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There is some evidence that environmental factors cause ulcerative colitis. The incidence of ulcerative colitis has increased dramatically between World War II and the 1980s.1 More recent data show that, in several areas, ulcerative colitis incidence decreases.2 3 Such large fluctuations are not consistent with a purely genetic disease, although the increased incidence could be attributed to a better recognition of the disease (coinciding with progress in endoscopy) and the recent decline, to a diagnostic transfer from ulcerative colitis to Crohn’s disease. Migrant studies have shown that ulcerative colitis incidence is at least as high in subjects originating from South Asia living in UK than in native British subjects,4 and has increased recently,5 thus suggesting that the British way of life increases the incidence of ulcerative colitis in migrants from Asia. Another evidence for the role of environment in ulcerative colitis comes from twin studies: disease concordance in monozygotic twins is only 19% in ulcerative colitis, as opposed to 50% in Crohn’s disease.6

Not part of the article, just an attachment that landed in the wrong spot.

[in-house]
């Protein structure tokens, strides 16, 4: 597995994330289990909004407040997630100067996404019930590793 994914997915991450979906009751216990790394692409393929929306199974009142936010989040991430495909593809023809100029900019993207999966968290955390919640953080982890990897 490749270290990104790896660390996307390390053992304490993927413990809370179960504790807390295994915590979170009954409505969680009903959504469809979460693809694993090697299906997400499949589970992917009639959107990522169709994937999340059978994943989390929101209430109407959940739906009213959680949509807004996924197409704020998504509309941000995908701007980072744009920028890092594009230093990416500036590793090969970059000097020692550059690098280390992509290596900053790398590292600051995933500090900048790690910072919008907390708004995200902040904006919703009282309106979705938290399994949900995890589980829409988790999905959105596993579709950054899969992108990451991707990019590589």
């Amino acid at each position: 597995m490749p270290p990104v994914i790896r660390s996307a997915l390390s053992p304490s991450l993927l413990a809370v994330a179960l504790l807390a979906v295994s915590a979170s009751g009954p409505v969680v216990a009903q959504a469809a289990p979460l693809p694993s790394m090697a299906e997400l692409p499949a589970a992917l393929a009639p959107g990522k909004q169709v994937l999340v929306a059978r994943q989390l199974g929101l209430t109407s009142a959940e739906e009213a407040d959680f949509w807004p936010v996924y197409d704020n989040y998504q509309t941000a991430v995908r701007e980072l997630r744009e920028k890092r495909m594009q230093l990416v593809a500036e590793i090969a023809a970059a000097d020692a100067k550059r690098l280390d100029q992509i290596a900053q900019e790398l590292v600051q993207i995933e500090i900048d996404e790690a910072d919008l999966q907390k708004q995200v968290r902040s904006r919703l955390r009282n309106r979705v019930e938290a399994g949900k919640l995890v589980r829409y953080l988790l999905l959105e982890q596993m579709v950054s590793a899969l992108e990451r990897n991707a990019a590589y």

What are the candidate environmental factors?
Ulcerative colitis is more frequent in non-smokers or ex-smokers than in current smokers, and in patients who have no history of appendectomy for appendicitis. Other environmental factors are likely to contribute to ulcerative colitis pathogenesis. For unexplained reasons, the variability of geographic distribution is lower for ulcerative colitis than for Crohn’s disease.7 However, geographic distributions of …
Competing interests None.
Provenance and peer review Commissioned; not externally peer reviewed.